The problem with events and conferences

I’m sure everyone reading this post has attended quite a few conferences or “networking events” in their careers, but unfortunately many of us don’t do the homework or follow-up necessary to derive some meaningful value from it. As Trent describes in the post, there are two inherent problems with attending conferences:

1. The Boondoggle

I began to realize that there were two problems. For one, I was often connecting with people who were just at the conference to goof off on someone else’s budget.

&

2. The Follow-up

The second problem is that I just wasn’t good at following up – so why should I expect that the other folks would be?

So, I thought it’d be interesting to break down the tasks one must do before and after attending the conference, so as to get maximum value from it.

PRE-CONFERENCE: Do your homework identifying goals before the event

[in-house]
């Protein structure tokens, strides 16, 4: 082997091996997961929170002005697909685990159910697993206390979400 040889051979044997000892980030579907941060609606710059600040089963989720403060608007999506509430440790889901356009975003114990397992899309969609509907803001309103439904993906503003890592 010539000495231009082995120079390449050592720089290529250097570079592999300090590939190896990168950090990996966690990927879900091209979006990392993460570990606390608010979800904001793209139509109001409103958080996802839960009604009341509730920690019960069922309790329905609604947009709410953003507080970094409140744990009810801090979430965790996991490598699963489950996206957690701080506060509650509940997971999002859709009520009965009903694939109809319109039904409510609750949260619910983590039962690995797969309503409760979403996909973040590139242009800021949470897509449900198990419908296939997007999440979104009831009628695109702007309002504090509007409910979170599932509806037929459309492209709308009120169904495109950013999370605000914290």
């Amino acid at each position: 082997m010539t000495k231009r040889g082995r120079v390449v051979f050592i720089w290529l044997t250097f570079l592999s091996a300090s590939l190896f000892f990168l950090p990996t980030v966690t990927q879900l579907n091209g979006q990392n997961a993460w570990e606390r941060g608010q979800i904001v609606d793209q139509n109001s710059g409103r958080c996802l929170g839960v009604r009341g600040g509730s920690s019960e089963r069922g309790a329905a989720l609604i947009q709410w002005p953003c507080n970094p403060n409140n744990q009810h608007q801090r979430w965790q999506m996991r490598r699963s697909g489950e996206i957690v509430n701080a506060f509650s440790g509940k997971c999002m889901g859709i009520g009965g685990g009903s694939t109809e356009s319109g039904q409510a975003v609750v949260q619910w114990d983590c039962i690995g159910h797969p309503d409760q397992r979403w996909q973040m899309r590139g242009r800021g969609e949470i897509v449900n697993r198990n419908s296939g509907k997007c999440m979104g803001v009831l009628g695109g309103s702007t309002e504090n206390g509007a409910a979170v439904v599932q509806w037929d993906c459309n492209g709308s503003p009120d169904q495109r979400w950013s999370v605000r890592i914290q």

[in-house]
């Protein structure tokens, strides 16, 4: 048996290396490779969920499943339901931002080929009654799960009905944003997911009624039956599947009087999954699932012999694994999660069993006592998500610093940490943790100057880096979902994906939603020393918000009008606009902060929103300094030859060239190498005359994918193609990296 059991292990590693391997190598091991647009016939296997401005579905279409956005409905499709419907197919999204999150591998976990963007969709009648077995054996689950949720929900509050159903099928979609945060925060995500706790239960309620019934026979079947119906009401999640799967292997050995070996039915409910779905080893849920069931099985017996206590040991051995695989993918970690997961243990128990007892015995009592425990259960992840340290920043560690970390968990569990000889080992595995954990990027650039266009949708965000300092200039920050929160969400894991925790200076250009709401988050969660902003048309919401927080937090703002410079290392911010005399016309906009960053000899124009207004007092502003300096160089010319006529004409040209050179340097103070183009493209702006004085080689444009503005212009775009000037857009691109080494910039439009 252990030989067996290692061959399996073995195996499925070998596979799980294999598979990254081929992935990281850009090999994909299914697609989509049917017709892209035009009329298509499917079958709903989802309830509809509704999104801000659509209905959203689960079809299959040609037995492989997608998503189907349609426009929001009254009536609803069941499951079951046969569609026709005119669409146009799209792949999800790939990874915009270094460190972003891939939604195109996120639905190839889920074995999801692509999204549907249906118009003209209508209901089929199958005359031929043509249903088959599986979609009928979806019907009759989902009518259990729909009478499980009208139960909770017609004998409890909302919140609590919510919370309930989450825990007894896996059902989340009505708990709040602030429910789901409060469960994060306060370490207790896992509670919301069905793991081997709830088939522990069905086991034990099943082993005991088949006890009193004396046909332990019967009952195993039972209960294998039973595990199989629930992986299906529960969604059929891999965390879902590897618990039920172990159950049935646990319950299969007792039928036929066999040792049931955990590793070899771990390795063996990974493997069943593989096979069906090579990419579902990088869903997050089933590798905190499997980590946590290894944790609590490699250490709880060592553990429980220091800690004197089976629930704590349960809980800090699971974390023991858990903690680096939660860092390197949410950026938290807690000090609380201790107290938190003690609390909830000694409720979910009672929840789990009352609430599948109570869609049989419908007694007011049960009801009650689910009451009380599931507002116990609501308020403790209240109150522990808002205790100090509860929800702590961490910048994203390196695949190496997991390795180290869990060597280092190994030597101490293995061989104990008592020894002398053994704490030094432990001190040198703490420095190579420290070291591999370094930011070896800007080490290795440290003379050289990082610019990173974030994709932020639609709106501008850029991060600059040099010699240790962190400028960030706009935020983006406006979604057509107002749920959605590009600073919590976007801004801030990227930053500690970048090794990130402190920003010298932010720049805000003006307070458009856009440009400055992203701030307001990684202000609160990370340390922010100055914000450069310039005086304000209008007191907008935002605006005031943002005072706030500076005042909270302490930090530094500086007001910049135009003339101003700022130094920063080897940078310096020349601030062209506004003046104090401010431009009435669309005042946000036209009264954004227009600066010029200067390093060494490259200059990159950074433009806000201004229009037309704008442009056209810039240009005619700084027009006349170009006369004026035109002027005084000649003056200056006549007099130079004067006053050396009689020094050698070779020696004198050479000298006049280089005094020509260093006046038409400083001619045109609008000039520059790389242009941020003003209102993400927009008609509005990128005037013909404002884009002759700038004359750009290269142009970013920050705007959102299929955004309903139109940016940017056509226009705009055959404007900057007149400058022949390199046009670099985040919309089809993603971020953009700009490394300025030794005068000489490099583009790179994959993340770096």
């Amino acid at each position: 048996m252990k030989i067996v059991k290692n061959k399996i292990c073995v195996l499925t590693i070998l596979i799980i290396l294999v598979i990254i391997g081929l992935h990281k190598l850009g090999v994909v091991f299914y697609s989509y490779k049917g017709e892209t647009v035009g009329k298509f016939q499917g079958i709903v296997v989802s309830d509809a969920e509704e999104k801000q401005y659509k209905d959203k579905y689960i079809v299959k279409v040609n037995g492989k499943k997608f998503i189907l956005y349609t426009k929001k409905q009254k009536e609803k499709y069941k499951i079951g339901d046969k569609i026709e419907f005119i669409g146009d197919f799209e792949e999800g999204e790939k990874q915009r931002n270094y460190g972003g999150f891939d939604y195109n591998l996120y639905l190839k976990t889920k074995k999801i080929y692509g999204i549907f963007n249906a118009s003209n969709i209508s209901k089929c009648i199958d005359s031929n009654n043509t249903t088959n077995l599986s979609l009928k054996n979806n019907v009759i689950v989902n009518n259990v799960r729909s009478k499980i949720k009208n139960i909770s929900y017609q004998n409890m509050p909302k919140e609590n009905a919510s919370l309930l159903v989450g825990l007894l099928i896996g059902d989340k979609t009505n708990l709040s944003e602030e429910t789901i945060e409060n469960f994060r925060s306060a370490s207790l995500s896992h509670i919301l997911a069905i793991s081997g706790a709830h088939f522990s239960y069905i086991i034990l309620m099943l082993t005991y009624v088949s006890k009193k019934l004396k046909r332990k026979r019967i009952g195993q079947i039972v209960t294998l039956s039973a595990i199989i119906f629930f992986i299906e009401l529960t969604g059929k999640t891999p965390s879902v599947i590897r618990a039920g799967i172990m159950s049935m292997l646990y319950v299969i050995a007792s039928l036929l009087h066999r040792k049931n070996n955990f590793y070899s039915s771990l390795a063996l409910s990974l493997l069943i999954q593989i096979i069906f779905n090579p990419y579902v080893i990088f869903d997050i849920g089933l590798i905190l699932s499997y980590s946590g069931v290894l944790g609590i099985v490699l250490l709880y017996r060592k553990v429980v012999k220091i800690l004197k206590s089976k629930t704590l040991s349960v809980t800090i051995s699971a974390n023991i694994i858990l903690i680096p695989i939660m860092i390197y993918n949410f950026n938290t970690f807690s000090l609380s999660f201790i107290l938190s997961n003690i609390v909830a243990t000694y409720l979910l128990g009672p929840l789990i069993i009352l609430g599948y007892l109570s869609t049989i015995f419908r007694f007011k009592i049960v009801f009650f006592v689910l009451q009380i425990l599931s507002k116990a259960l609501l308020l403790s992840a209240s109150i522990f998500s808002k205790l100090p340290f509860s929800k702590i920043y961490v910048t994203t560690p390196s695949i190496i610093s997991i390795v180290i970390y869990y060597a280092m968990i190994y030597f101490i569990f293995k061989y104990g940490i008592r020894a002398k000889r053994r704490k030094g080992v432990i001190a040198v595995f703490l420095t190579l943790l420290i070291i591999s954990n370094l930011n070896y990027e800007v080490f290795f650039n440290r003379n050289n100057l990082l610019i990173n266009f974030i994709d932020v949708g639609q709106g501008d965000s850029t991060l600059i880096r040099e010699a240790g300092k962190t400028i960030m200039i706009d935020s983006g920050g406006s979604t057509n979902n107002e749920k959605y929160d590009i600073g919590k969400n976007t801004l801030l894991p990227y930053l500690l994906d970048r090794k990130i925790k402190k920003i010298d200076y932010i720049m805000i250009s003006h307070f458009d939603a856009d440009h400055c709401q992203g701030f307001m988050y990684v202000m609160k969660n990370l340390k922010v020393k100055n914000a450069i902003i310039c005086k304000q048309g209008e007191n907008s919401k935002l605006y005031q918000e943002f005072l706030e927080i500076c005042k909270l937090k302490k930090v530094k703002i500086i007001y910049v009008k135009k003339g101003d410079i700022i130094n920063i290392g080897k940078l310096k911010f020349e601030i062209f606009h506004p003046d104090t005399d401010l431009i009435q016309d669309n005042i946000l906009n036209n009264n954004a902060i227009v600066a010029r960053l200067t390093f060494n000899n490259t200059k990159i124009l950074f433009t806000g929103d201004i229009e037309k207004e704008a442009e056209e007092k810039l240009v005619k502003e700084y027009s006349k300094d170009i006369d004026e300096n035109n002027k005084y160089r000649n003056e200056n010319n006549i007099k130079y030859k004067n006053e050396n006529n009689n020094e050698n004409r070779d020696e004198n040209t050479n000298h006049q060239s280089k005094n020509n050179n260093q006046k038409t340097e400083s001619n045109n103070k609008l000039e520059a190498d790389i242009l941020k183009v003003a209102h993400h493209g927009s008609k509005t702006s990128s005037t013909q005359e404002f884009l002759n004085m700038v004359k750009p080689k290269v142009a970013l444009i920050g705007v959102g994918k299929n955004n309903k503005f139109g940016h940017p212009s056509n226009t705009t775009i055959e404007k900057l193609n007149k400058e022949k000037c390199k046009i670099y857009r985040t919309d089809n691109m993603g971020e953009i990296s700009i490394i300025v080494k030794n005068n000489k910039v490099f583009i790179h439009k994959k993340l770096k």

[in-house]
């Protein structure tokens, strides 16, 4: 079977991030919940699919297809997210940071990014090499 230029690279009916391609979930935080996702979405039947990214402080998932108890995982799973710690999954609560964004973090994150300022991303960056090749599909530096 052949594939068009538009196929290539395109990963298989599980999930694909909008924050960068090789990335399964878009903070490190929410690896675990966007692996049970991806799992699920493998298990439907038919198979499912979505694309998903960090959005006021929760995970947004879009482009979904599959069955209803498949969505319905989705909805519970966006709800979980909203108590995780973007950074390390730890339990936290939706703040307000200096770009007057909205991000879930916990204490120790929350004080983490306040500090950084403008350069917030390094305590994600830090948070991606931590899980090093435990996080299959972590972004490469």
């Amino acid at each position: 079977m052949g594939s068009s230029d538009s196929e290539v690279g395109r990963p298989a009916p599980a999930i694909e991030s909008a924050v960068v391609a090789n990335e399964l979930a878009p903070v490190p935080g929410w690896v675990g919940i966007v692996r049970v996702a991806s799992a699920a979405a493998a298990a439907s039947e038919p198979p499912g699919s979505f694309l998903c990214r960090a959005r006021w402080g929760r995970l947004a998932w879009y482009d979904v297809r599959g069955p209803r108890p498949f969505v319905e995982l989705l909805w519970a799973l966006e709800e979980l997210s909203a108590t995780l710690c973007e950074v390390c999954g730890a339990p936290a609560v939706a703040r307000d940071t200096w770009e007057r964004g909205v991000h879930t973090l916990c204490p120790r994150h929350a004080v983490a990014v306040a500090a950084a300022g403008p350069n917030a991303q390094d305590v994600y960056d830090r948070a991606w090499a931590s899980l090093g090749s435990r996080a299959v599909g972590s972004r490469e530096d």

Once you’ve figured out the Boondoggle problem by candidly answering the question: what lasting value is this particular networking event gonna bring me and / or my company, you now have to ensure that the $ you spent on travel / lodging be put to good use. It’s time to make some lasting connections.

Keith Ferrazi outlines some of the homework worth doing before you attend the event, which includes offering to help the show organizer if he / she needs an extra hand.

First, review the event’s materials, visit its web site, and find out who the main contact is for putting together the conference. Put in a phone call. The person responsible for these kinds of events is generally overworked and stressed out.

I’d just add, more importantly find out if the conference is listed in the LinkedIn events database for one reason, it allows you to find common connections who plan on attending the event and better yet allows you to check out their LinkedIn profile to learn more about them. This is of particular significance for those individuals you’d like to meet at the event.